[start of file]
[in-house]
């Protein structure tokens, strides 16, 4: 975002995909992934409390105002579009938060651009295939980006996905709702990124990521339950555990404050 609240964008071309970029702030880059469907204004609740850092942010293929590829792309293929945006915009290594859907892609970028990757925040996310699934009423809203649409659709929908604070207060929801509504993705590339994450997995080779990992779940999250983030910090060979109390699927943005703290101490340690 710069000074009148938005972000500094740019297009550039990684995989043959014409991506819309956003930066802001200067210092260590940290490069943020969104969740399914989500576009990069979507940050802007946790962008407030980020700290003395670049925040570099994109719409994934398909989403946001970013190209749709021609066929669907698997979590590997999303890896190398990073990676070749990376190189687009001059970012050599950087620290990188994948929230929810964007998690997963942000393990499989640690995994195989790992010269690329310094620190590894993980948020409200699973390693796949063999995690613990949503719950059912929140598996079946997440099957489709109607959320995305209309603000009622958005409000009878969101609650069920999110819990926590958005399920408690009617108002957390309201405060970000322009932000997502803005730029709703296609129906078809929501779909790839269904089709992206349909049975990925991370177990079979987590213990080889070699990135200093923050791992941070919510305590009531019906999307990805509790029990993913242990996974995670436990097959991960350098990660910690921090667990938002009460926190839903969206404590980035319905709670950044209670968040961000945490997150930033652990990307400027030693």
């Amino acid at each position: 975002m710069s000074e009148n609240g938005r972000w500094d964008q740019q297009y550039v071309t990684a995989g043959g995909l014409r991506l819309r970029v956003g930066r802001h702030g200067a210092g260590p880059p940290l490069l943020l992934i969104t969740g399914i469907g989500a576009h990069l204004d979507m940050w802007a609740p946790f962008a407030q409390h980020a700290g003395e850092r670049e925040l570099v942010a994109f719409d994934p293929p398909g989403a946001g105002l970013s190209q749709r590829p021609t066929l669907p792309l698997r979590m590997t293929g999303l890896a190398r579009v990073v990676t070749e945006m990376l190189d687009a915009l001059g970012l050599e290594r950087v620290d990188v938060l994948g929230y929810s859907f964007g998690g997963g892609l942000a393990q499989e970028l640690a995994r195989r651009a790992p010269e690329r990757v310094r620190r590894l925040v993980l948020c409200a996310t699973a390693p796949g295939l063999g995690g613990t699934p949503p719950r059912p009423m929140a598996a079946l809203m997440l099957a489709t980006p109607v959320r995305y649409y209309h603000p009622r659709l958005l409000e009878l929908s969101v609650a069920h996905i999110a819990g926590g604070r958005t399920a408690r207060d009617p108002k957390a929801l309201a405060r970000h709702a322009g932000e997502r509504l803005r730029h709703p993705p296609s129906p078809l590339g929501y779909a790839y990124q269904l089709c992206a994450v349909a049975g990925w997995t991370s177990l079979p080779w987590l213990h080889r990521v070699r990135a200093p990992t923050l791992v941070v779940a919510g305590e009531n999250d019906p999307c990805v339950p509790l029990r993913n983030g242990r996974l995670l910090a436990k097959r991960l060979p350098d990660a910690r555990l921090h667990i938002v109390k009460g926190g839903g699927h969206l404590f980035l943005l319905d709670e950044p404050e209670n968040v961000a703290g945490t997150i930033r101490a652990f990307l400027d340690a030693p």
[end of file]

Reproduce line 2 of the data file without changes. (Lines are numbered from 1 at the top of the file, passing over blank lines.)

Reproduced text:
């Protein structure tokens, strides 16, 4: 975002995909992934409390105002579009938060651009295939980006996905709702990124990521339950555990404050 609240964008071309970029702030880059469907204004609740850092942010293929590829792309293929945006915009290594859907892609970028990757925040996310699934009423809203649409659709929908604070207060929801509504993705590339994450997995080779990992779940999250983030910090060979109390699927943005703290101490340690 710069000074009148938005972000500094740019297009550039990684995989043959014409991506819309956003930066802001200067210092260590940290490069943020969104969740399914989500576009990069979507940050802007946790962008407030980020700290003395670049925040570099994109719409994934398909989403946001970013190209749709021609066929669907698997979590590997999303890896190398990073990676070749990376190189687009001059970012050599950087620290990188994948929230929810964007998690997963942000393990499989640690995994195989790992010269690329310094620190590894993980948020409200699973390693796949063999995690613990949503719950059912929140598996079946997440099957489709109607959320995305209309603000009622958005409000009878969101609650069920999110819990926590958005399920408690009617108002957390309201405060970000322009932000997502803005730029709703296609129906078809929501779909790839269904089709992206349909049975990925991370177990079979987590213990080889070699990135200093923050791992941070919510305590009531019906999307990805509790029990993913242990996974995670436990097959991960350098990660910690921090667990938002009460926190839903969206404590980035319905709670950044209670968040961000945490997150930033652990990307400027030693």